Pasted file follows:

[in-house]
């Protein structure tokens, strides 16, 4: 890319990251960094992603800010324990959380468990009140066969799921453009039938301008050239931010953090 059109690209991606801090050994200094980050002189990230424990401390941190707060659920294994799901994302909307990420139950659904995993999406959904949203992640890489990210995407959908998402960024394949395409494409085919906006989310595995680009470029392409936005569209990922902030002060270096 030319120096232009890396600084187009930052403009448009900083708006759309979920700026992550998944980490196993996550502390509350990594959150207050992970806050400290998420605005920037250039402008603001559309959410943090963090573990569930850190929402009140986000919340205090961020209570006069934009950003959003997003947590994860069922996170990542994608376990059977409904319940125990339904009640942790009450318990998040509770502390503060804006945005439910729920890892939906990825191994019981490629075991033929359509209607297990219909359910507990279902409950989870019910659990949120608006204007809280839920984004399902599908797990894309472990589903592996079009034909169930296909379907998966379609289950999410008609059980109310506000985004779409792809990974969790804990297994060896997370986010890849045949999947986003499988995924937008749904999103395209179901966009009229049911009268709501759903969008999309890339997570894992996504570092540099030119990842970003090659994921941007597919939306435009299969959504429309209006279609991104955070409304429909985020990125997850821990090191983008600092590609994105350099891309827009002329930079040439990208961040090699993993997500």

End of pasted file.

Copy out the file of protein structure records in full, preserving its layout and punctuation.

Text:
[in-house]
């Protein structure tokens, strides 16, 4: 890319990251960094992603800010324990959380468990009140066969799921453009039938301008050239931010953090 059109690209991606801090050994200094980050002189990230424990401390941190707060659920294994799901994302909307990420139950659904995993999406959904949203992640890489990210995407959908998402960024394949395409494409085919906006989310595995680009470029392409936005569209990922902030002060270096 030319120096232009890396600084187009930052403009448009900083708006759309979920700026992550998944980490196993996550502390509350990594959150207050992970806050400290998420605005920037250039402008603001559309959410943090963090573990569930850190929402009140986000919340205090961020209570006069934009950003959003997003947590994860069922996170990542994608376990059977409904319940125990339904009640942790009450318990998040509770502390503060804006945005439910729920890892939906990825191994019981490629075991033929359509209607297990219909359910507990279902409950989870019910659990949120608006204007809280839920984004399902599908797990894309472990589903592996079009034909169930296909379907998966379609289950999410008609059980109310506000985004779409792809990974969790804990297994060896997370986010890849045949999947986003499988995924937008749904999103395209179901966009009229049911009268709501759903969008999309890339997570894992996504570092540099030119990842970003090659994921941007597919939306435009299969959504429309209006279609991104955070409304429909985020990125997850821990090191983008600092590609994105350099891309827009002329930079040439990208961040090699993993997500």